He especially admired the architects' employment of curves in the design. "From any point of view -- back, front, sides -- you see walls that curve comfortingly, whether made of brick or concrete. This is the emotional key to the design. The curves are at once gentle and dramatic, enticing and encircling, contrasting and complementary." Forgey called the art in "Tree of Life" "an astonishing assortment, by turns whimsical, diverting, disturbed, serene, intensely focused, powerfully moving."

Patricia C. Johnson of the Houston Chronicle wrote that the main building "looks somewhat like a chambered nautilus, with wedge-shaped exhibition galleries and service spaces spinning off from the grand staircase at its center. . . . A galvanized steel spine bisects the curving interior spaces of each floor into spatially intriguing shapes and forms small alcoves where individual artworks are spot-lighted."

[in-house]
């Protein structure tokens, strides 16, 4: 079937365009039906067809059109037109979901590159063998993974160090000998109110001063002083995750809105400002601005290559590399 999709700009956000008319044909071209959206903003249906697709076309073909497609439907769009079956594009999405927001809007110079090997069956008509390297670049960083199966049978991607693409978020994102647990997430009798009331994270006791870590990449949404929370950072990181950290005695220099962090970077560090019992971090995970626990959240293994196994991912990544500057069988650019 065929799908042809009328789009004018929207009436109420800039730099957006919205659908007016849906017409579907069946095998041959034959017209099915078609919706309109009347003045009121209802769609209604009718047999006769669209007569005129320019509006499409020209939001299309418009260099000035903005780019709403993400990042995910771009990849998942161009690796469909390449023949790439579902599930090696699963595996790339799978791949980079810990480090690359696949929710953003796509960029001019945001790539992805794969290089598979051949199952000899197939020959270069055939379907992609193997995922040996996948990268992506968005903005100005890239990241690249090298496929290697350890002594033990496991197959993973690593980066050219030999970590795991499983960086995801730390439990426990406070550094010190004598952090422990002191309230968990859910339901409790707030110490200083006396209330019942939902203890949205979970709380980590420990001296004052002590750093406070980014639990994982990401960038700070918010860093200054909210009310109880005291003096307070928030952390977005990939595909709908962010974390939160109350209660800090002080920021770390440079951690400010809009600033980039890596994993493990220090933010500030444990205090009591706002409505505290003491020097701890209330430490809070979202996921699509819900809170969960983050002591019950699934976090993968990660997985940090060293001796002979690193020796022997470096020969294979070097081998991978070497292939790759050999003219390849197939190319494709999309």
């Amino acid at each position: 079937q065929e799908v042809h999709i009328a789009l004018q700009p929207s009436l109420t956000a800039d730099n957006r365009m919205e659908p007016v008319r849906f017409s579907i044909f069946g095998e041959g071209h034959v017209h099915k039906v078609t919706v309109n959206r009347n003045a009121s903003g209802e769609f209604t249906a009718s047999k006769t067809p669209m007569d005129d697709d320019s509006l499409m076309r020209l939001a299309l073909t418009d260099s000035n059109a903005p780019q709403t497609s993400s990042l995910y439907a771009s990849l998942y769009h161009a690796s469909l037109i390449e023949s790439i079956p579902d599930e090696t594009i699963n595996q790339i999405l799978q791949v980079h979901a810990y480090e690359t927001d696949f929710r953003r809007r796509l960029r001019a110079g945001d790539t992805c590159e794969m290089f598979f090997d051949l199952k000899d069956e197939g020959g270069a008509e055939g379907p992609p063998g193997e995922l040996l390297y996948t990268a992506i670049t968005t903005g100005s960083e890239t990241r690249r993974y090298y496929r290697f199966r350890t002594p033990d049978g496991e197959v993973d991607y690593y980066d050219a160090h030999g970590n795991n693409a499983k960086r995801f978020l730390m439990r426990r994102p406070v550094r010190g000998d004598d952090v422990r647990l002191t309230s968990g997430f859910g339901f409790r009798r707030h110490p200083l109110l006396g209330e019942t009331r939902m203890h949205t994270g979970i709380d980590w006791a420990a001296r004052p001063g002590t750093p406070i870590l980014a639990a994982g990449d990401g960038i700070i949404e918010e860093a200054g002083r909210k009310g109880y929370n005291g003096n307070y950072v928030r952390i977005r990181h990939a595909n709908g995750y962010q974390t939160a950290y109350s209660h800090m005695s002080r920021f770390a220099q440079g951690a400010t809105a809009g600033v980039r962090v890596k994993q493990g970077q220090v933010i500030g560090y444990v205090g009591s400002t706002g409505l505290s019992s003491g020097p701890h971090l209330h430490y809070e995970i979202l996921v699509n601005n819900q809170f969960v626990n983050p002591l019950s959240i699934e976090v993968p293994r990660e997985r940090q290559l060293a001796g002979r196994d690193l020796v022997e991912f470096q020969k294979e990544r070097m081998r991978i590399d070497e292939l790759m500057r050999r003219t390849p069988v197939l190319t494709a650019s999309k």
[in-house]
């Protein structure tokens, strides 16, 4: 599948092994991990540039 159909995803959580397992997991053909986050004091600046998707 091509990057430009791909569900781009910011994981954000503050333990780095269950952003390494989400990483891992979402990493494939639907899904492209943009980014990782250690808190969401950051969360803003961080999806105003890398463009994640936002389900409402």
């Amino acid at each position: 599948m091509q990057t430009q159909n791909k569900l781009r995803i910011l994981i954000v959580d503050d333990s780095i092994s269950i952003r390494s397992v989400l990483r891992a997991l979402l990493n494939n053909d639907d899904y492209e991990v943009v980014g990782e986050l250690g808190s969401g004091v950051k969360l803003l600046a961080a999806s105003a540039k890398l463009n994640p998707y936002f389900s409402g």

Of the art, she wrote, "The range of shapes, subjects and sizes in these sculptures, reliefs and assemblages boggles the mind, a testament to the varied obsessions and compulsions that produced them."

But she also posed a question, which others have raised as well. "How can visionary art and artists survive the embrace of the mainstream, which is by definition anathema of visionaries? It threatens to render the concept meaningless, turning it into an issue of style rather than substance." And she cautioned: "If AVAM . . . is to succeed in its mission of preserving visionary art, it must make a commitment to protect its spirit with as much enthusiasm, and maybe more, as it expends on its physical form."